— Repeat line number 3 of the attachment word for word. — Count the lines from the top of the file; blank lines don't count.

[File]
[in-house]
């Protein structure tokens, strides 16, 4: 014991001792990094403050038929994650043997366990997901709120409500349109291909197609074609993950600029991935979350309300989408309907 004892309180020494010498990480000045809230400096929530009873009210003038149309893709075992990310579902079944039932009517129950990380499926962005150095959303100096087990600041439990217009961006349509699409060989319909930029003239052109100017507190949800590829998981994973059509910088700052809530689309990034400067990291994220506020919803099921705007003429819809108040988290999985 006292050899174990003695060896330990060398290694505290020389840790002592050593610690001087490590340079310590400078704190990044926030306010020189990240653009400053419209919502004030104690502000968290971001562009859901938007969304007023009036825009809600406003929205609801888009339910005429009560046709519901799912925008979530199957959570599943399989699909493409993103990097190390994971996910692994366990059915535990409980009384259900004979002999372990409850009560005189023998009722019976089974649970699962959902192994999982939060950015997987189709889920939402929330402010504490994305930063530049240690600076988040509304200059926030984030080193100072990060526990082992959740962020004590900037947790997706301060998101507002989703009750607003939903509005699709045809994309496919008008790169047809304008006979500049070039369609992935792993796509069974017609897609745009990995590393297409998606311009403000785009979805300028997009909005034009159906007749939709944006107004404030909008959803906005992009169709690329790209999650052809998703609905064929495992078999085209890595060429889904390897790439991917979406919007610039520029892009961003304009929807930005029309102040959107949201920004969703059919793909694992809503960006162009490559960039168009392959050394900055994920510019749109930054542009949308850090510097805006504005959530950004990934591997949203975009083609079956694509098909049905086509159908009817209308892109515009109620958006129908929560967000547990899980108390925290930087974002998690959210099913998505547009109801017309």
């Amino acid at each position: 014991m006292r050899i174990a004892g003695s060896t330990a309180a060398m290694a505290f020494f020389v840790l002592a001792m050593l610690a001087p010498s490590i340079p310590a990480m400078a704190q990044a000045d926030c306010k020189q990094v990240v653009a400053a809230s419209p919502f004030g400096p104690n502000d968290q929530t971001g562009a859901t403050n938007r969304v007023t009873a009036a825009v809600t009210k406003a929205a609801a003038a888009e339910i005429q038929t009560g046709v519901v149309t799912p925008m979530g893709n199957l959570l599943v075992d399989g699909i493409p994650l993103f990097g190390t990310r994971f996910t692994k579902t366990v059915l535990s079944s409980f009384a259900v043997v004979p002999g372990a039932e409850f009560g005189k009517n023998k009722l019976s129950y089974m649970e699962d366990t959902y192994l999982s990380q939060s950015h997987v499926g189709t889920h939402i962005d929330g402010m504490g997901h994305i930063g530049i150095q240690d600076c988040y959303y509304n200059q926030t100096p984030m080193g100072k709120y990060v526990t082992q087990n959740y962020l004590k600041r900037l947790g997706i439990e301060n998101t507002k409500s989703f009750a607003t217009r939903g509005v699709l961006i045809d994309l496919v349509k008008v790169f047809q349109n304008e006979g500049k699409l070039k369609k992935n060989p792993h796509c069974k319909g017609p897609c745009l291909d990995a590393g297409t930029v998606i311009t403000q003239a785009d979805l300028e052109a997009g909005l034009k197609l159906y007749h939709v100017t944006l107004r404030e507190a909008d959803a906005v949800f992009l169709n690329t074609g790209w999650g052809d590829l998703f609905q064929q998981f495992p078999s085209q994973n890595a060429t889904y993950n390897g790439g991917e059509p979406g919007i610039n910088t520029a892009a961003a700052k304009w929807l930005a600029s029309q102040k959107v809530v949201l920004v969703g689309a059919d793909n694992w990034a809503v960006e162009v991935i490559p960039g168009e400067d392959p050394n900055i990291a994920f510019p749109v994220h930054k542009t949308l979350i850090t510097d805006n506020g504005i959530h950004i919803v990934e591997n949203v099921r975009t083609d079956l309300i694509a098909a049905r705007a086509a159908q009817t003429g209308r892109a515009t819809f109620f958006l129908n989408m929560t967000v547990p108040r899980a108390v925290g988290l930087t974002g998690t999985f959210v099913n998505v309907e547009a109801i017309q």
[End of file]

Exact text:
């Amino acid at each position: 014991m006292r050899i174990a004892g003695s060896t330990a309180a060398m290694a505290f020494f020389v840790l002592a001792m050593l610690a001087p010498s490590i340079p310590a990480m400078a704190q990044a000045d926030c306010k020189q990094v990240v653009a400053a809230s419209p919502f004030g400096p104690n502000d968290q929530t971001g562009a859901t403050n938007r969304v007023t009873a009036a825009v809600t009210k406003a929205a609801a003038a888009e339910i005429q038929t009560g046709v519901v149309t799912p925008m979530g893709n199957l959570l599943v075992d399989g699909i493409p994650l993103f990097g190390t990310r994971f996910t692994k579902t366990v059915l535990s079944s409980f009384a259900v043997v004979p002999g372990a039932e409850f009560g005189k009517n023998k009722l019976s129950y089974m649970e699962d366990t959902y192994l999982s990380q939060s950015h997987v499926g189709t889920h939402i962005d929330g402010m504490g997901h994305i930063g530049i150095q240690d600076c988040y959303y509304n200059q926030t100096p984030m080193g100072k709120y990060v526990t082992q087990n959740y962020l004590k600041r900037l947790g997706i439990e301060n998101t507002k409500s989703f009750a607003t217009r939903g509005v699709l961006i045809d994309l496919v349509k008008v790169f047809q349109n304008e006979g500049k699409l070039k369609k992935n060989p792993h796509c069974k319909g017609p897609c745009l291909d990995a590393g297409t930029v998606i311009t403000q003239a785009d979805l300028e052109a997009g909005l034009k197609l159906y007749h939709v100017t944006l107004r404030e507190a909008d959803a906005v949800f992009l169709n690329t074609g790209w999650g052809d590829l998703f609905q064929q998981f495992p078999s085209q994973n890595a060429t889904y993950n390897g790439g991917e059509p979406g919007i610039n910088t520029a892009a961003a700052k304009w929807l930005a600029s029309q102040k959107v809530v949201l920004v969703g689309a059919d793909n694992w990034a809503v960006e162009v991935i490559p960039g168009e400067d392959p050394n900055i990291a994920f510019p749109v994220h930054k542009t949308l979350i850090t510097d805006n506020g504005i959530h950004i919803v990934e591997n949203v099921r975009t083609d079956l309300i694509a098909a049905r705007a086509a159908q009817t003429g209308r892109a515009t819809f109620f958006l129908n989408m929560t967000v547990p108040r899980a108390v925290g988290l930087t974002g998690t999985f959210v099913n998505v309907e547009a109801i017309q």